Turkish Journal of Urology
Original Article

Serum testosterone levels, testis volume, and the risk of prostate cancer: are these factors related?


Department of Urology, Faculty of Medicine, Ufuk University, Ankara, Turkey


Department of Urology, Faculty of Medicine, Ankara University, Ankara, Turkey

Turk J Urol 2013; 39: 12-15
DOI: 10.5152/tud.2012.003
Read: 335 Downloads: 145 Published: 25 July 2019


Objective: Inconclusive results have been published in the literature regarding the relationship between free and total serum testosterone levels and prostate cancer. We investigated the relationship between total and free serum testosterone levels, testes volume, and prostate cancer in our patient population. 


Material and methods: Total and free serum testosterone levels and serum PSA levels were recorded for 102 consecutive patients. All of the patients underwent transrectal ultrasonography-guided prostate biopsy due to an abnormal digital rectal examination finding and/or a serum PSA level of >4.0 ng/mL. All of the transrectal and testis US examinations and prostate biopsies were performed by the same radiologist. The testis length, width, and height were measured from transverse and longitudinal gray scale images, and the testis volume was calculated.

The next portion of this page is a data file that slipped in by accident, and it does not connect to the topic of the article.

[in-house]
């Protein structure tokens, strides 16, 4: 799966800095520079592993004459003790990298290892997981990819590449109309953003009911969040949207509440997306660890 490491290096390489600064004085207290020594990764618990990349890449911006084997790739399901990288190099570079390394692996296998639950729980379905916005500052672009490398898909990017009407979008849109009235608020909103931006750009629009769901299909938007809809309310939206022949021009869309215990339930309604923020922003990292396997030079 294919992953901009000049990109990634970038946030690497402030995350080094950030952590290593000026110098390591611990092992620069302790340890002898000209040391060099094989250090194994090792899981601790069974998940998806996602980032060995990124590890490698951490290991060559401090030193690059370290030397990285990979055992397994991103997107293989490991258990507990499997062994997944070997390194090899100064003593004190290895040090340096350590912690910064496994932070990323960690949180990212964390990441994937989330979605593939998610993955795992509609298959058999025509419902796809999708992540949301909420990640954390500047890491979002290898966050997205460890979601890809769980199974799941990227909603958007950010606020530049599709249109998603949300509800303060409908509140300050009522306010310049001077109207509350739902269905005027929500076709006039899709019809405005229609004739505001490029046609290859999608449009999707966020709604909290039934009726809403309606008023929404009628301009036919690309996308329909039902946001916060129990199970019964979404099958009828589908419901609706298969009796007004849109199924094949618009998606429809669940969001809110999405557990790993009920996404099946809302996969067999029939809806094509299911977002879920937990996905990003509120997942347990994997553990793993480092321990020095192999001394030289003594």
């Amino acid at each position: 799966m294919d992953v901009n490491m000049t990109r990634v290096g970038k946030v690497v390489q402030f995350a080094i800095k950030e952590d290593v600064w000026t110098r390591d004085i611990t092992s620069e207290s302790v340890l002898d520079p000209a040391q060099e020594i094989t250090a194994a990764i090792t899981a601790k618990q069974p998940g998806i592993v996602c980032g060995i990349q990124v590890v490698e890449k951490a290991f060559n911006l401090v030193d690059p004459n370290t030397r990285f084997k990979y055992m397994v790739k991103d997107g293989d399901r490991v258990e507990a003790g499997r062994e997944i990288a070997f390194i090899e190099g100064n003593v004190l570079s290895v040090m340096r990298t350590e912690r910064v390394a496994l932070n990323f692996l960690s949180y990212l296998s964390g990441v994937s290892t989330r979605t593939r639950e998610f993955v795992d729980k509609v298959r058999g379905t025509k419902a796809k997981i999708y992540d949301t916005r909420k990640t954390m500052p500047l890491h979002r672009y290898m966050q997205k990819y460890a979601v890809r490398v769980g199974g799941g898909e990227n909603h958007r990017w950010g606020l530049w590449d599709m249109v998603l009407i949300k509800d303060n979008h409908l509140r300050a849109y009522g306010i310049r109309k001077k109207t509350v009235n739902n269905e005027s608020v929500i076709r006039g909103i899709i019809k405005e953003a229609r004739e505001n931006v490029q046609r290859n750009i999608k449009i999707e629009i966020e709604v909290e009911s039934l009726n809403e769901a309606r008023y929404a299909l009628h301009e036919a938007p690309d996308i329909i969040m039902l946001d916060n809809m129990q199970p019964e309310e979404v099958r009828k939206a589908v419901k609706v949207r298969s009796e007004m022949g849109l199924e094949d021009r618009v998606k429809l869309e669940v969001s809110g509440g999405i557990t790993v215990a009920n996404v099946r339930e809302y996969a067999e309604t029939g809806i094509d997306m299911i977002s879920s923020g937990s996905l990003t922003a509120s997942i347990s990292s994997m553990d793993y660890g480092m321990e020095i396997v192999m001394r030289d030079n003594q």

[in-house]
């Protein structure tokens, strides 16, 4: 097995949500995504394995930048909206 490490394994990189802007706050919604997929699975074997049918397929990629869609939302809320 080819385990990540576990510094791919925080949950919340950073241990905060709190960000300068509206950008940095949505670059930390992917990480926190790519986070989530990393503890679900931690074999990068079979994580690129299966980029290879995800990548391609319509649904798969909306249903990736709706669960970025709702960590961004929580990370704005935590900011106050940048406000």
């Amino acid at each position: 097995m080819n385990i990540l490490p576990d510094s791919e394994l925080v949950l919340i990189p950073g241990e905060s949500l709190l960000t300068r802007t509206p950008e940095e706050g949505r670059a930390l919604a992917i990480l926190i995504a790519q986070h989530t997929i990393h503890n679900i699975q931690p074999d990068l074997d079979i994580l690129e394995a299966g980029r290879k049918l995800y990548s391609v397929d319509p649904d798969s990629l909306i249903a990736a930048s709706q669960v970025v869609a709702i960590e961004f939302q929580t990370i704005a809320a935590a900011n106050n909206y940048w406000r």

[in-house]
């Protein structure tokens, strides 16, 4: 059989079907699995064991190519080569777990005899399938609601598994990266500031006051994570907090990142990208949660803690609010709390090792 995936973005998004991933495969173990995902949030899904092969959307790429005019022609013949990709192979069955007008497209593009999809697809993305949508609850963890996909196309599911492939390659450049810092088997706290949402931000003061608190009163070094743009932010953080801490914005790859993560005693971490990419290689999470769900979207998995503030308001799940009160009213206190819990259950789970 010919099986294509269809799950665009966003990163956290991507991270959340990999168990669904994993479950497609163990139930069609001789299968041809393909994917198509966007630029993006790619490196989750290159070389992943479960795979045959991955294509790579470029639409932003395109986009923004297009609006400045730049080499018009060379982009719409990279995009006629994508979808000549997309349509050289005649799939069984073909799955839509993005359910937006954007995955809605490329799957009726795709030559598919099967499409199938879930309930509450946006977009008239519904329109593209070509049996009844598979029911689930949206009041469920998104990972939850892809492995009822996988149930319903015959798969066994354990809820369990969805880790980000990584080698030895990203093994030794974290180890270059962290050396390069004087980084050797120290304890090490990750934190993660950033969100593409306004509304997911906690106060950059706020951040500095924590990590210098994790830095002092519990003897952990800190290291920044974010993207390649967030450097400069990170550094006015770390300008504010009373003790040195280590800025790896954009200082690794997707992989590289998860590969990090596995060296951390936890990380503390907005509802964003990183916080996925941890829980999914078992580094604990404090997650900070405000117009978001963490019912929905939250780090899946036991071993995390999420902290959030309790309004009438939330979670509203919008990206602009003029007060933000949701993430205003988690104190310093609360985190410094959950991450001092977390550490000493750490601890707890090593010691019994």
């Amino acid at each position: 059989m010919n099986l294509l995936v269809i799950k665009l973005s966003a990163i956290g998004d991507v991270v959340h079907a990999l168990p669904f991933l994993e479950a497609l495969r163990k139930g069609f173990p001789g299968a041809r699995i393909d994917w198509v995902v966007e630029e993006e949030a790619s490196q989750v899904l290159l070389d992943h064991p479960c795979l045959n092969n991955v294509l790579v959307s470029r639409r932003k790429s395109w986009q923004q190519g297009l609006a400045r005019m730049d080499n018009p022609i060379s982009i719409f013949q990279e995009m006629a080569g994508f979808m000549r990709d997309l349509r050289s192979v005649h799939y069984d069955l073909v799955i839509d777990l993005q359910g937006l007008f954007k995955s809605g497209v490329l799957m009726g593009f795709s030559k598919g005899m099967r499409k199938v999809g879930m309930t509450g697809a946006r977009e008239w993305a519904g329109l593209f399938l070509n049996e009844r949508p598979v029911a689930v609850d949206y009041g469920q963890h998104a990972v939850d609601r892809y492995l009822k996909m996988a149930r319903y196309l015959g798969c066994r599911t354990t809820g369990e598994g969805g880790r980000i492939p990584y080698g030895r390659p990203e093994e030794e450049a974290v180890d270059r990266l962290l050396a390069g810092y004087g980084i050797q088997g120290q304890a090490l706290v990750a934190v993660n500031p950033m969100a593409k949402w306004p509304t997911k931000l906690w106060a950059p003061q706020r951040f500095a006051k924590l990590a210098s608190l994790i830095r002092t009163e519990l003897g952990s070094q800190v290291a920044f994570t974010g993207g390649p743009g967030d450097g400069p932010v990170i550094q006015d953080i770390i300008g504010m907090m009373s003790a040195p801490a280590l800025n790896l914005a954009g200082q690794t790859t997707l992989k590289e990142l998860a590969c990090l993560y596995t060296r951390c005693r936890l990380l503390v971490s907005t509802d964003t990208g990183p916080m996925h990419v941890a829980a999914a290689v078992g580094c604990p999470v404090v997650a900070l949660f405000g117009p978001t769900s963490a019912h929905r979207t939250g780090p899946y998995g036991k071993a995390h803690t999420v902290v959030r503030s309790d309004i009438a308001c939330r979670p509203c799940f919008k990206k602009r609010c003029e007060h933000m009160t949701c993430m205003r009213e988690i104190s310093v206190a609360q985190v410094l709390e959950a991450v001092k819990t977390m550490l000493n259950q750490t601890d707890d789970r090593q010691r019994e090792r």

Results: Prostate cancer was detected in 32 of 102 patients (31.3%) who underwent prostate biopsy (prostate cancer group). The remaining patients had benign histopathological findings (prostate cancer-free group). The prostate cancer and benign histology groups were compared for age, total and free testosterone, PSA values, and testis volume. The patients with prostate cancer were found to have a higher mean age (p=0.04). There were no significant differences in serum PSA levels, free or total testosterone levels, or testis volumes between the two groups (p>0.05). A binary logistic regression analysis showed that neither free nor total testosterone was a predictor of prostate cancer (p=0.315 and p=0.213, respectively). Only age was found to be a significant risk factor for the development of prostate cancer (p=0.02).


Conclusion: Our study failed to show a relationship between total or free serum testosterone levels, testis volume, and the risk of prostate cancer. Therefore, monitoring serum testosterone levels for prostate cancer prediction does not appear to add an advantage over PSA screening.

ISSN2149-3235 EISSN 2149-3057